LAS VEGAS—It is imperative that the United States finds more effective ways to deal with the growing availability and utilization of opiates and other drugs for pain that is compassionate and grounded in medicine rather than criminalizing such use, said Ethan Nadelmann, JD, PhD, founder and Executive Director of the Drug Policy Alliance, a New York City-based nonprofit organization, at PAINWeek 2014.
In presenting the Keynote Address, “The Sound and the Fury: What Ending the Drug War Looks Like,” Dr. Nadelmann outlined harm ensuing from the U.S. government’s “War on Drugs,” pointing to the highest per capita incarceration rate in the world, a 10-fold increase in drug law violations over the past 30 years, and the $50-$100 billion spent annually to treat drugs as a criminal problem.
Most remarkable, he said, is the growing movement to end marijuana prohibition, with recent surveys showing more than half of Americans are now in favor of legalizing marijuana. Colorado and Washington, the first states to legalize marijuana use, may soon be joined by Oregon, Alaska, and the District of Columbia, and Florida is the 24th state considering legalizing marijuana for medical purposes. This makes sense, he said, when one realizes that half of all U.S. drug arrests are for marijuana use, costing taxpayers untold billions of dollar as “offenders” are arrested, prosecuted, and even jailed.
He pointed to a recent article in JAMA Internal Medicine that found states with medical cannabis laws had a 25% lower mean annual opioid overdose mortality rate when compared with states where medical marijuana is illegal. While no causal relationship has been established, this is certainly a piece of evidence worth considering, he said, and underscores that different types of medications work for different people and different medical conditions, perhaps in a synergistic way.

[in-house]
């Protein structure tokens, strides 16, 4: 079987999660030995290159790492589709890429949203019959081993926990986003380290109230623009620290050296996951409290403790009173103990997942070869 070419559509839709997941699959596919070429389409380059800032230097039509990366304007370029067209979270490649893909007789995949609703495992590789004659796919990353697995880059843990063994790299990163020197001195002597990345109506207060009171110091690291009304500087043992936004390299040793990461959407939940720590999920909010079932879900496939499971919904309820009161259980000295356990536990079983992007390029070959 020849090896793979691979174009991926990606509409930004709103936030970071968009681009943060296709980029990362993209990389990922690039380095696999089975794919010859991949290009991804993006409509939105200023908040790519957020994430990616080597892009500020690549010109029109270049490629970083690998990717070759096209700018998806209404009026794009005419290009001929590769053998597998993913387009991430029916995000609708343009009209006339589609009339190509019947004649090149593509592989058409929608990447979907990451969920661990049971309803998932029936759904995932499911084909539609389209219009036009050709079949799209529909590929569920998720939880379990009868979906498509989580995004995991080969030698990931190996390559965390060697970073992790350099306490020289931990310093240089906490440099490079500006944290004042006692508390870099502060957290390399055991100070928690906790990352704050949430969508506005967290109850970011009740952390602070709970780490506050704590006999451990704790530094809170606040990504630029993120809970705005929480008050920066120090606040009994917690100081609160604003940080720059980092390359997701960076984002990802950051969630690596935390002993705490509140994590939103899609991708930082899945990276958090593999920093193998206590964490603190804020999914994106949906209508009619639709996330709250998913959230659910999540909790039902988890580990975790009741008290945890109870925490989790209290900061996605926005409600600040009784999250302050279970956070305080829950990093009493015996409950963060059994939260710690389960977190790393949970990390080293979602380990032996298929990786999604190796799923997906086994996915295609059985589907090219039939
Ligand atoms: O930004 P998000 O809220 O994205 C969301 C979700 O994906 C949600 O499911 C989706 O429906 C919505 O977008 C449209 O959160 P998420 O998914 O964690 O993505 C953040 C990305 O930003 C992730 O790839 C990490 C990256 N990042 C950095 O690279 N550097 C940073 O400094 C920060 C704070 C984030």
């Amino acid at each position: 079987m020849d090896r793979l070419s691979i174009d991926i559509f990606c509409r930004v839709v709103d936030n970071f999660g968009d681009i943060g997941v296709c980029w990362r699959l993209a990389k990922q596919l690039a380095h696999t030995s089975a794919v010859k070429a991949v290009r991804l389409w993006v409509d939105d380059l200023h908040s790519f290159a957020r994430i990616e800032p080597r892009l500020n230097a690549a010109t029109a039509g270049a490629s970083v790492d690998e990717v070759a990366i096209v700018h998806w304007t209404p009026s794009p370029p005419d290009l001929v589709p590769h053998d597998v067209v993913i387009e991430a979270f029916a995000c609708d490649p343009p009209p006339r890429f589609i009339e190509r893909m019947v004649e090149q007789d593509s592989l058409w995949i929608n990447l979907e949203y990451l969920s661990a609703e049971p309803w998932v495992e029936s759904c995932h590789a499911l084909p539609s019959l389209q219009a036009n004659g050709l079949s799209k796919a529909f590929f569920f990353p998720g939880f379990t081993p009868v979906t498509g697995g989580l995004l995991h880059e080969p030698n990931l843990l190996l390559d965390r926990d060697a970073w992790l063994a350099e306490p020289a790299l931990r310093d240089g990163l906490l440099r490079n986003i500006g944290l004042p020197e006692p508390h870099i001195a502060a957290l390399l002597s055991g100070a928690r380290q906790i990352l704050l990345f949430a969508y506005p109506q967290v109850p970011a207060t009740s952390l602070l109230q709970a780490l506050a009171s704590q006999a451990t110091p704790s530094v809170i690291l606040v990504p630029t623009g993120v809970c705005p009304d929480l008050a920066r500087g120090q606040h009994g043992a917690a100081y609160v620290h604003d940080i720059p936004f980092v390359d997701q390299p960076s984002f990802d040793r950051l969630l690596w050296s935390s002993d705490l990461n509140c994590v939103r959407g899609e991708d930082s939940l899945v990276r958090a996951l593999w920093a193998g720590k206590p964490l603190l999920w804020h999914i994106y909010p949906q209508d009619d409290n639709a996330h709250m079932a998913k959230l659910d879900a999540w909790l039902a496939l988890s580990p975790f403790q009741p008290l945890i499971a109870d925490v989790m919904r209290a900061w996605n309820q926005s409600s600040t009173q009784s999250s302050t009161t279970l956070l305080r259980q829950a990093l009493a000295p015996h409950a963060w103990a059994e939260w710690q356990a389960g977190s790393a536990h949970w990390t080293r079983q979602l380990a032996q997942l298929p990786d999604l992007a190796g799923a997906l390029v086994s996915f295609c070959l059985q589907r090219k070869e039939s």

He exhorted attendees to become powerful advocates for people in pain who need opiates—and protection against overdoses. Specifically, he asked all who write prescriptions for opioids to ensure patients have access to naloxone, which he believes should be available over-the-counter, and that they promote “Good Samaritan 911” immunity laws in their states to protect those who report witnessed overdoses and fear being arrested or prosecuted themselves for drug possession.
All of this requires a deeper understanding of the nature of pain in society and a greater—and more creative—investment in educating consumers about pain and how to manage it.
According to the Drug Policy Alliance’s website, the organization “envisions a just society in which the use and regulation of drugs are grounded in science, compassion, health and human rights, in which people are no longer punished for what they put into their own bodies but only for crimes committed against others, and in which the fears, prejudices and punitive prohibitions of today are no more.” In addition, the group’s “mission is to advance those policies and attitudes that best reduce the harms of both drug use and drug prohibition, and to promote the sovereignty of individuals over their minds and bodies.”
This article originally appeared on MPR